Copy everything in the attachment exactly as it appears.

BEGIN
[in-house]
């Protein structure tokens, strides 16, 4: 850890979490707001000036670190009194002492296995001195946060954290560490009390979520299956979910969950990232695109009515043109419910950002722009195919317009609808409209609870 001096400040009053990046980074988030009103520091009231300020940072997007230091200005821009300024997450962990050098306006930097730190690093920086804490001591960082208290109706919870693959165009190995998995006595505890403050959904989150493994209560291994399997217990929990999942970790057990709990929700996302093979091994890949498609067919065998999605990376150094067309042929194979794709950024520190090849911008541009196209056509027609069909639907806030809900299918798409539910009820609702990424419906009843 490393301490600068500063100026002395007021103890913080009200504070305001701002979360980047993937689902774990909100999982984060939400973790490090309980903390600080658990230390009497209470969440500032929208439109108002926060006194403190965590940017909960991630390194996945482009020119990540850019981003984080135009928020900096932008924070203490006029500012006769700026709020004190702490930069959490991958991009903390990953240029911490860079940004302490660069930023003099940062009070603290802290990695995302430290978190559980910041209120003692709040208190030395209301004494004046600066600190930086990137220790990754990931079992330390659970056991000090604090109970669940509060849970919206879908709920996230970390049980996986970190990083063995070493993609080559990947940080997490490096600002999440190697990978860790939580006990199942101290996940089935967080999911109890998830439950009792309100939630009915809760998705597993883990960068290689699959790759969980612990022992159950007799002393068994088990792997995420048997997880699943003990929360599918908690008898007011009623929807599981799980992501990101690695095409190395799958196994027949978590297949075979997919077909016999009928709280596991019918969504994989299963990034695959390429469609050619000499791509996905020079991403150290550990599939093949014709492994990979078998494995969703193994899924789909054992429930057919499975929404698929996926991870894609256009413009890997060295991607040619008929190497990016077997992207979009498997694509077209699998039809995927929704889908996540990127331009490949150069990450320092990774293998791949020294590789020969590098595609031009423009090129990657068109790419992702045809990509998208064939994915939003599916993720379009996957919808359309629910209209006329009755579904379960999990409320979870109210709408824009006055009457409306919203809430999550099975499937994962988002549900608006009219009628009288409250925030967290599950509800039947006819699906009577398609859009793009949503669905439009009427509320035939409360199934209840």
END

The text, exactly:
[in-house]
């Protein structure tokens, strides 16, 4: 850890979490707001000036670190009194002492296995001195946060954290560490009390979520299956979910969950990232695109009515043109419910950002722009195919317009609808409209609870 001096400040009053990046980074988030009103520091009231300020940072997007230091200005821009300024997450962990050098306006930097730190690093920086804490001591960082208290109706919870693959165009190995998995006595505890403050959904989150493994209560291994399997217990929990999942970790057990709990929700996302093979091994890949498609067919065998999605990376150094067309042929194979794709950024520190090849911008541009196209056509027609069909639907806030809900299918798409539910009820609702990424419906009843 490393301490600068500063100026002395007021103890913080009200504070305001701002979360980047993937689902774990909100999982984060939400973790490090309980903390600080658990230390009497209470969440500032929208439109108002926060006194403190965590940017909960991630390194996945482009020119990540850019981003984080135009928020900096932008924070203490006029500012006769700026709020004190702490930069959490991958991009903390990953240029911490860079940004302490660069930023003099940062009070603290802290990695995302430290978190559980910041209120003692709040208190030395209301004494004046600066600190930086990137220790990754990931079992330390659970056991000090604090109970669940509060849970919206879908709920996230970390049980996986970190990083063995070493993609080559990947940080997490490096600002999440190697990978860790939580006990199942101290996940089935967080999911109890998830439950009792309100939630009915809760998705597993883990960068290689699959790759969980612990022992159950007799002393068994088990792997995420048997997880699943003990929360599918908690008898007011009623929807599981799980992501990101690695095409190395799958196994027949978590297949075979997919077909016999009928709280596991019918969504994989299963990034695959390429469609050619000499791509996905020079991403150290550990599939093949014709492994990979078998494995969703193994899924789909054992429930057919499975929404698929996926991870894609256009413009890997060295991607040619008929190497990016077997992207979009498997694509077209699998039809995927929704889908996540990127331009490949150069990450320092990774293998791949020294590789020969590098595609031009423009090129990657068109790419992702045809990509998208064939994915939003599916993720379009996957919808359309629910209209006329009755579904379960999990409320979870109210709408824009006055009457409306919203809430999550099975499937994962988002549900608006009219009628009288409250925030967290599950509800039947006819699906009577398609859009793009949503669905439009009427509320035939409360199934209840």